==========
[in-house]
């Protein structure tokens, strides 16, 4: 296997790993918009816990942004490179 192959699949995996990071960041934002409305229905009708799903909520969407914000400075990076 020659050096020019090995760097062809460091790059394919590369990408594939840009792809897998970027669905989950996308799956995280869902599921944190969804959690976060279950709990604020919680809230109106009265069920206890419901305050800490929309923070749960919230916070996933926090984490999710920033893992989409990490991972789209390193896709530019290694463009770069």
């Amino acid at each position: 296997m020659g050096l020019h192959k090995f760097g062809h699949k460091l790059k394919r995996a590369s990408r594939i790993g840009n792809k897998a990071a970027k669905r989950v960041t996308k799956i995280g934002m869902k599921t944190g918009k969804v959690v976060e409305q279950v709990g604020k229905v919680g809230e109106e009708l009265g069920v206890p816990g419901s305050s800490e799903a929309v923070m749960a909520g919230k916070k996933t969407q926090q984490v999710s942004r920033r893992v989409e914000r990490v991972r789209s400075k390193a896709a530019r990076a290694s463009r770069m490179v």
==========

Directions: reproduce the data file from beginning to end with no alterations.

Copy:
[in-house]
């Protein structure tokens, strides 16, 4: 296997790993918009816990942004490179 192959699949995996990071960041934002409305229905009708799903909520969407914000400075990076 020659050096020019090995760097062809460091790059394919590369990408594939840009792809897998970027669905989950996308799956995280869902599921944190969804959690976060279950709990604020919680809230109106009265069920206890419901305050800490929309923070749960919230916070996933926090984490999710920033893992989409990490991972789209390193896709530019290694463009770069």
């Amino acid at each position: 296997m020659g050096l020019h192959k090995f760097g062809h699949k460091l790059k394919r995996a590369s990408r594939i790993g840009n792809k897998a990071a970027k669905r989950v960041t996308k799956i995280g934002m869902k599921t944190g918009k969804v959690v976060e409305q279950v709990g604020k229905v919680g809230e109106e009708l009265g069920v206890p816990g419901s305050s800490e799903a929309v923070m749960a909520g919230k916070k996933t969407q926090q984490v999710s942004r920033r893992v989409e914000r990490v991972r789209s400075k390193a896709a530019r990076a290694s463009r770069m490179v």